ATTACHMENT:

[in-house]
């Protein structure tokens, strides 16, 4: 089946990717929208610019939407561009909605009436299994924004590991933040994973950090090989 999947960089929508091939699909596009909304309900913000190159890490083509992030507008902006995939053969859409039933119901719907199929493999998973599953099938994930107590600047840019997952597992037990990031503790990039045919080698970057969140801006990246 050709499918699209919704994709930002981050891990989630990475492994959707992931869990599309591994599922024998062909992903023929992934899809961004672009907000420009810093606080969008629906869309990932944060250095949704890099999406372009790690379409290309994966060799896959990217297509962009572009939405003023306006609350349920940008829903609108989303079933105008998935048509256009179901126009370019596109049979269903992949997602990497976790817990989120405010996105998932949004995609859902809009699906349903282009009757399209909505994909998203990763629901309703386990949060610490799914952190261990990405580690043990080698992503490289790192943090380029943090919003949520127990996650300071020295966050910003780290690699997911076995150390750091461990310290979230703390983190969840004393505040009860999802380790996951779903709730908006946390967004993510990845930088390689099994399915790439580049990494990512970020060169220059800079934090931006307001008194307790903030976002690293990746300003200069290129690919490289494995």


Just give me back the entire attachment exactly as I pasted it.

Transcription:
[in-house]
């Protein structure tokens, strides 16, 4: 089946990717929208610019939407561009909605009436299994924004590991933040994973950090090989 999947960089929508091939699909596009909304309900913000190159890490083509992030507008902006995939053969859409039933119901719907199929493999998973599953099938994930107590600047840019997952597992037990990031503790990039045919080698970057969140801006990246 050709499918699209919704994709930002981050891990989630990475492994959707992931869990599309591994599922024998062909992903023929992934899809961004672009907000420009810093606080969008629906869309990932944060250095949704890099999406372009790690379409290309994966060799896959990217297509962009572009939405003023306006609350349920940008829903609108989303079933105008998935048509256009179901126009370019596109049979269903992949997602990497976790817990989120405010996105998932949004995609859902809009699906349903282009009757399209909505994909998203990763629901309703386990949060610490799914952190261990990405580690043990080698992503490289790192943090380029943090919003949520127990996650300071020295966050910003780290690699997911076995150390750091461990310290979230703390983190969840004393505040009860999802380790996951779903709730908006946390967004993510990845930088390689099994399915790439580049990494990512970020060169220059800079934090931006307001008194307790903030976002690293990746300003200069290129690919490289494995």